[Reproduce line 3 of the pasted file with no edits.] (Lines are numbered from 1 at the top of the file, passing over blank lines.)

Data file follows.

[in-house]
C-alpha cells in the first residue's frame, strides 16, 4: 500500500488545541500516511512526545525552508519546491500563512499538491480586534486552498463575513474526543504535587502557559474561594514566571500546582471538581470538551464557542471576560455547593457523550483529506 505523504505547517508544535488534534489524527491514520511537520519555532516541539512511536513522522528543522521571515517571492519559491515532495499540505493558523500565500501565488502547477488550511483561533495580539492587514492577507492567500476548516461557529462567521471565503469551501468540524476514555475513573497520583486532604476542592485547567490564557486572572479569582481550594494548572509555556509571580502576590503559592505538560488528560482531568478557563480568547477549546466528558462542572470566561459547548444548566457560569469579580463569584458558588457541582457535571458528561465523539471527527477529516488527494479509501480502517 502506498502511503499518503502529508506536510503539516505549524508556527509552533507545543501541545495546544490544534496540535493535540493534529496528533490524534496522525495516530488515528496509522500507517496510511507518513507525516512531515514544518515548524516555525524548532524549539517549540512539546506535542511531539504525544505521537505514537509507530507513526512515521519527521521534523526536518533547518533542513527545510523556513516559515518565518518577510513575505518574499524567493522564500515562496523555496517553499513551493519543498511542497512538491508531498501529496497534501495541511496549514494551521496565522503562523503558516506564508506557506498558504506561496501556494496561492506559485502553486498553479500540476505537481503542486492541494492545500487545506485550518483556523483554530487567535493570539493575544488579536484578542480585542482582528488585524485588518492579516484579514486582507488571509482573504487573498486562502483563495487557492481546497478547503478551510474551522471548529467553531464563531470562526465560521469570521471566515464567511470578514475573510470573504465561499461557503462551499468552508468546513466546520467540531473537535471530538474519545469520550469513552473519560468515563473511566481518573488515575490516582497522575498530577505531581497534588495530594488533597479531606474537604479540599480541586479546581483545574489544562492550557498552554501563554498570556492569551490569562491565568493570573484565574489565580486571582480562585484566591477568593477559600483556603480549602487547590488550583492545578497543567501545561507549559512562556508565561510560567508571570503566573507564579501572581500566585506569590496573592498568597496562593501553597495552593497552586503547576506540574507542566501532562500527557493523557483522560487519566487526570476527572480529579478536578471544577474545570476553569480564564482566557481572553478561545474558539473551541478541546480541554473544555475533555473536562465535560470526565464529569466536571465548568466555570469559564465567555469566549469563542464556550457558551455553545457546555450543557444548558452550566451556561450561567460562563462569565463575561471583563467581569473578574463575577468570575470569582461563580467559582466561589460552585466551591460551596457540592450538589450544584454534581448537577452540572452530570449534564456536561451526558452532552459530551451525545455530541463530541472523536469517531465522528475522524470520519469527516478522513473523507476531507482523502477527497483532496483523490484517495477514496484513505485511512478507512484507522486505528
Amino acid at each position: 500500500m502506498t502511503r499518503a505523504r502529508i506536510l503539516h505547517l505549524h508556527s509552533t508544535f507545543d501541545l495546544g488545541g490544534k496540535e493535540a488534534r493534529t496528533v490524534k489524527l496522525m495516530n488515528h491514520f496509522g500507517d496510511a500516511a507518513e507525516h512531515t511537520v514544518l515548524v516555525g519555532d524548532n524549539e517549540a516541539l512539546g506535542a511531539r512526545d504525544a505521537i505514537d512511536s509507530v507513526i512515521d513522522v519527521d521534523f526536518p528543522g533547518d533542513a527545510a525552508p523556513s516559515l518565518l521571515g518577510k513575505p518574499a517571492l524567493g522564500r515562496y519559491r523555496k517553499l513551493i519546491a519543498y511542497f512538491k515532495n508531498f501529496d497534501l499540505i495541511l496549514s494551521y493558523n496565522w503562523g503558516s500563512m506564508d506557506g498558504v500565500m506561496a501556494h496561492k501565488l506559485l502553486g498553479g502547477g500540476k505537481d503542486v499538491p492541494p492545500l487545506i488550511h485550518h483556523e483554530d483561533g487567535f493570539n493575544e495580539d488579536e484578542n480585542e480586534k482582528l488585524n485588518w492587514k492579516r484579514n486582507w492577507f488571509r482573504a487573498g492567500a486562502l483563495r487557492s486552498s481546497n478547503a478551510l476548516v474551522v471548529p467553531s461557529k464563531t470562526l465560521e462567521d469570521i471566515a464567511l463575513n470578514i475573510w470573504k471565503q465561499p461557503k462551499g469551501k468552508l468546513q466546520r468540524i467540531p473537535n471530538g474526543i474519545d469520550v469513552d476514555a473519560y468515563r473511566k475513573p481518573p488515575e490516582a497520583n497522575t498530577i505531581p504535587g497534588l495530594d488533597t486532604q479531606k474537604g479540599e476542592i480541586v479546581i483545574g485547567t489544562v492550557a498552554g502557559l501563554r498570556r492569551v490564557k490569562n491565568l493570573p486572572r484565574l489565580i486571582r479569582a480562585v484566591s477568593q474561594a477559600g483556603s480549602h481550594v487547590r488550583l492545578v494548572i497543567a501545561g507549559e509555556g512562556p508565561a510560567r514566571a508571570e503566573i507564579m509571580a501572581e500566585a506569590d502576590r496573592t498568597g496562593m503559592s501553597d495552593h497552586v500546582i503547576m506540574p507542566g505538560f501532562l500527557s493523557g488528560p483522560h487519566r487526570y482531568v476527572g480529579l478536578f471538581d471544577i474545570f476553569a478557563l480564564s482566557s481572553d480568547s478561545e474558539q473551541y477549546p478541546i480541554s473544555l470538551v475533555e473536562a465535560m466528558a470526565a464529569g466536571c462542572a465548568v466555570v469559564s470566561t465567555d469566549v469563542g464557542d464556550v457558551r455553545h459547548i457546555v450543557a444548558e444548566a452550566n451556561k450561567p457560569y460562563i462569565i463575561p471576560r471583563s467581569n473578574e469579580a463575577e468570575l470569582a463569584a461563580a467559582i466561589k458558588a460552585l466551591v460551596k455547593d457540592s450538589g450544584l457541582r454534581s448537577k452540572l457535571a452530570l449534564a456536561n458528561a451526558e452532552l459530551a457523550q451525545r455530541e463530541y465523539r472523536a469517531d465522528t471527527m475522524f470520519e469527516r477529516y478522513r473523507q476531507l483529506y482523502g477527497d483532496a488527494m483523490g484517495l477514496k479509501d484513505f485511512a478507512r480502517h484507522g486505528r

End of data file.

Amino acid at each position: 500500500m502506498t502511503r499518503a505523504r502529508i506536510l503539516h505547517l505549524h508556527s509552533t508544535f507545543d501541545l495546544g488545541g490544534k496540535e493535540a488534534r493534529t496528533v490524534k489524527l496522525m495516530n488515528h491514520f496509522g500507517d496510511a500516511a507518513e507525516h512531515t511537520v514544518l515548524v516555525g519555532d524548532n524549539e517549540a516541539l512539546g506535542a511531539r512526545d504525544a505521537i505514537d512511536s509507530v507513526i512515521d513522522v519527521d521534523f526536518p528543522g533547518d533542513a527545510a525552508p523556513s516559515l518565518l521571515g518577510k513575505p518574499a517571492l524567493g522564500r515562496y519559491r523555496k517553499l513551493i519546491a519543498y511542497f512538491k515532495n508531498f501529496d497534501l499540505i495541511l496549514s494551521y493558523n496565522w503562523g503558516s500563512m506564508d506557506g498558504v500565500m506561496a501556494h496561492k501565488l506559485l502553486g498553479g502547477g500540476k505537481d503542486v499538491p492541494p492545500l487545506i488550511h485550518h483556523e483554530d483561533g487567535f493570539n493575544e495580539d488579536e484578542n480585542e480586534k482582528l488585524n485588518w492587514k492579516r484579514n486582507w492577507f488571509r482573504a487573498g492567500a486562502l483563495r487557492s486552498s481546497n478547503a478551510l476548516v474551522v471548529p467553531s461557529k464563531t470562526l465560521e462567521d469570521i471566515a464567511l463575513n470578514i475573510w470573504k471565503q465561499p461557503k462551499g469551501k468552508l468546513q466546520r468540524i467540531p473537535n471530538g474526543i474519545d469520550v469513552d476514555a473519560y468515563r473511566k475513573p481518573p488515575e490516582a497520583n497522575t498530577i505531581p504535587g497534588l495530594d488533597t486532604q479531606k474537604g479540599e476542592i480541586v479546581i483545574g485547567t489544562v492550557a498552554g502557559l501563554r498570556r492569551v490564557k490569562n491565568l493570573p486572572r484565574l489565580i486571582r479569582a480562585v484566591s477568593q474561594a477559600g483556603s480549602h481550594v487547590r488550583l492545578v494548572i497543567a501545561g507549559e509555556g512562556p508565561a510560567r514566571a508571570e503566573i507564579m509571580a501572581e500566585a506569590d502576590r496573592t498568597g496562593m503559592s501553597d495552593h497552586v500546582i503547576m506540574p507542566g505538560f501532562l500527557s493523557g488528560p483522560h487519566r487526570y482531568v476527572g480529579l478536578f471538581d471544577i474545570f476553569a478557563l480564564s482566557s481572553d480568547s478561545e474558539q473551541y477549546p478541546i480541554s473544555l470538551v475533555e473536562a465535560m466528558a470526565a464529569g466536571c462542572a465548568v466555570v469559564s470566561t465567555d469566549v469563542g464557542d464556550v457558551r455553545h459547548i457546555v450543557a444548558e444548566a452550566n451556561k450561567p457560569y460562563i462569565i463575561p471576560r471583563s467581569n473578574e469579580a463575577e468570575l470569582a463569584a461563580a467559582i466561589k458558588a460552585l466551591v460551596k455547593d457540592s450538589g450544584l457541582r454534581s448537577k452540572l457535571a452530570l449534564a456536561n458528561a451526558e452532552l459530551a457523550q451525545r455530541e463530541y465523539r472523536a469517531d465522528t471527527m475522524f470520519e469527516r477529516y478522513r473523507q476531507l483529506y482523502g477527497d483532496a488527494m483523490g484517495l477514496k479509501d484513505f485511512a478507512r480502517h484507522g486505528r